In Inbound Marketing, Marketing Strategy, Web Design

Long-tail, short-tail, SEO, PPC…keyword strategy has a language of its own, and it can seem overwhelming to a lot of businesses. So they just don’t bother. But if you aren’t doing at least some basic keyword optimization on your website, you are missing out on free publicity and potentially forsaking traffic to your website.

If you are looking for a starting point for your internet marketing efforts, keywords are it. And the process isn’t scary or difficult.


A keyword is a word or phrase that a person enters into a search engine like Google or Bing, or a social media site like Facebook, Twitter, or LinkedIn.

Why build a keyword strategy for your website?

There is a reason why “Google” has been added to the dictionary as a verb: people are using search engines all day, every day to find specific information online…including information about your industry, and potentially, your business.

So how do you make it easy for them to find you? In part, by optimizing your website with the keywords your potential customers are using to search. This will increase your chances of getting found by people searching with those keywords (what’s called organic site traffic), which will drive more and better quality traffic to your business’ website.

While it’s difficult to know exactly which keywords will get the most relevant people to find your business online, there are ways to determine the popularity and competitiveness of certain keywords (see Step 2, below). You can also test and analyze how effective different keywords are in drawing qualified visitors to your site by using site analytics tools.

Keyword research provides valuable insight in terms of industry trends and product demand. Comprehensive keyword research can help a business grow its organic site traffic and even save you from spending money on pay-per-click (PPC) campaigns (such as Google AdWords).

How to create a keyword strategy for your website.

lock and key1. Create a list of 3-5 keywords that are relevant to your business.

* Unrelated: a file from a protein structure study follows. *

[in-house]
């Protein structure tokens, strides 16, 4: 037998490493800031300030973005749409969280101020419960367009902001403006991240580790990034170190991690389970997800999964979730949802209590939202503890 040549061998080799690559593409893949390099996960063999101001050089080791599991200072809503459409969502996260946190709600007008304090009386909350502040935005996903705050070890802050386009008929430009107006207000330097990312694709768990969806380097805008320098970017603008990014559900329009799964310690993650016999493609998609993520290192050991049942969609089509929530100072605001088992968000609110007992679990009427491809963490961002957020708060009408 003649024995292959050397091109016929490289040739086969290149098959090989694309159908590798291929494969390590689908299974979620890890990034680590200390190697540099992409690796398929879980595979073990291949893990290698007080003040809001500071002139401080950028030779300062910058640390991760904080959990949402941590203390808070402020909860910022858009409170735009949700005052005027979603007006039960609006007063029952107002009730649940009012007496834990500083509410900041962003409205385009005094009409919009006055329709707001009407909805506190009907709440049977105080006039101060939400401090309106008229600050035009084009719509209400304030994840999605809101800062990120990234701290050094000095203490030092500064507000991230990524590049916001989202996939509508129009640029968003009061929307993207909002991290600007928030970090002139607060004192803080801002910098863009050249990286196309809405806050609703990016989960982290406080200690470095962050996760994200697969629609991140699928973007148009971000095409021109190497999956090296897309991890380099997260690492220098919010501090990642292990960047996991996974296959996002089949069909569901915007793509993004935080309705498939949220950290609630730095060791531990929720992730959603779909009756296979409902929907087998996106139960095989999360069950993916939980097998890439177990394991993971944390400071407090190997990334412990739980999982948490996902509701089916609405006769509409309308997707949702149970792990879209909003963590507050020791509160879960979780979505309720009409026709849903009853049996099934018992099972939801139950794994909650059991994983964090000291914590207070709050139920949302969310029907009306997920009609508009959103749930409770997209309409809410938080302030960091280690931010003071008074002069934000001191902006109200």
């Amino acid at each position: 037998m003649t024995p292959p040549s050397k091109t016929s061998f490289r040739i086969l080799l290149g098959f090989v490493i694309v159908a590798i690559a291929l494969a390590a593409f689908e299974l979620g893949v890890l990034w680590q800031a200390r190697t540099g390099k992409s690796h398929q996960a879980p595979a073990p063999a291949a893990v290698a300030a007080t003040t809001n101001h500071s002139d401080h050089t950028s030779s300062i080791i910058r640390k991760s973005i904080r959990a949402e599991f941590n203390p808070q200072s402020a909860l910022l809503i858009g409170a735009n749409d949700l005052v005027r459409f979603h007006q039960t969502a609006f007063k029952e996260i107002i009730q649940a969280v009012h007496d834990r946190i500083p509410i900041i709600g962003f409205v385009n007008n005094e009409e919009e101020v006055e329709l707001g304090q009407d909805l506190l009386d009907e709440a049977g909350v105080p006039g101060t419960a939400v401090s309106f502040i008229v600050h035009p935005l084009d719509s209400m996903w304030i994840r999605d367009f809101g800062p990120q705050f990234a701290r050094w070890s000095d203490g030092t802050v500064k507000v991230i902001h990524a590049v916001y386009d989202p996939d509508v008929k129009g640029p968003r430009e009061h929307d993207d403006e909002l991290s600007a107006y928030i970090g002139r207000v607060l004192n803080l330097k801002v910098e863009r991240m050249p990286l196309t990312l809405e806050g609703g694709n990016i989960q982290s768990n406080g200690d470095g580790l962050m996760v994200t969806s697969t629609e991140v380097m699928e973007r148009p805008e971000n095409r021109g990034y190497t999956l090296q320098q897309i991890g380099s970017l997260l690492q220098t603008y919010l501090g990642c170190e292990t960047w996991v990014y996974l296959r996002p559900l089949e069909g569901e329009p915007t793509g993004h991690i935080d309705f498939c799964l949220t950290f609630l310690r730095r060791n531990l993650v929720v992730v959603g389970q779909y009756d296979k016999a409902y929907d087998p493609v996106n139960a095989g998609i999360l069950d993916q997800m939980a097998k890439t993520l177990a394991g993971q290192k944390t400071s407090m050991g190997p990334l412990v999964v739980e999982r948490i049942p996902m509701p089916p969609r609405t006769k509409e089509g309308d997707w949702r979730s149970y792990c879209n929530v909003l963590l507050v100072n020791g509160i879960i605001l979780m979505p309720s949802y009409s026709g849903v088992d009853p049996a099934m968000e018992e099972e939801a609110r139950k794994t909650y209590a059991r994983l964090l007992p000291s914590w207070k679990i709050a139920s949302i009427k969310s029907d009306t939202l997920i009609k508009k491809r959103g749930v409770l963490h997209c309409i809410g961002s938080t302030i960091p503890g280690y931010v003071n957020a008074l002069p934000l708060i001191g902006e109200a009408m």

Try to think like your prospective customers…someone searching for your product using a search engine. If you have a small or medium-sized business, your keywords are probably not your brand name, since people may not know it or be searching by it. Instead, think of words and short phrases that get to the heart of what your product or service is all about.

2. Choose keywords based on difficulty and relevance.

The keywords you choose should be based on difficulty and relevance. Very general words such as “marketing” or “business” are called short-tail keywords. These keywords are very competitive, meaning a lot of websites use them, so it is much more difficult to rank well for them in search engine results.

The greater the volume of searches on a keyword, the more difficult or competitive it is to rank for in a search engine. There are a number of different tools you can use to determine the competitiveness of a specific keyword as well as suggest and help you brainstorm new keyword ideas for your site. These include the Google Keyword Planner or HubSpot’s Keyword Grader tool. (Hubspot also offers some great educational information on keywords.)

If you are a small- or medium-sized business, you probably want to choose less competitive keywords–words more specifically relevant to your business (commonly referred to as long-tail keywords). So instead of trying to rank for the keyword “marketing,” maybe you would work on ranking well for “inbound marketing Phoenix”.

You should find a balance between relevance and difficulty. Choose about five keywords that match your business well. Keep in mind: keywords are an inexact science…there is a lot of trial and error. You can try out different ones to see which work best to increase your site traffic.

3. Design and optimize your website around your keywords.

Now that you’ve chosen your keywords, you should incorporate them into your website. Work them into your page titles, section headings, and throughout your copy (within reason…you don’t want to get put on the search engine “naughty list” for using what they call “black hat SEO”).

And if your website’s content management system has fields for keywords or meta tags for the pages, be sure to use those too. When the search engines’ spiders “crawl” your site, you want them to know exactly what it is that you do and what differentiates you from others in your same industry.

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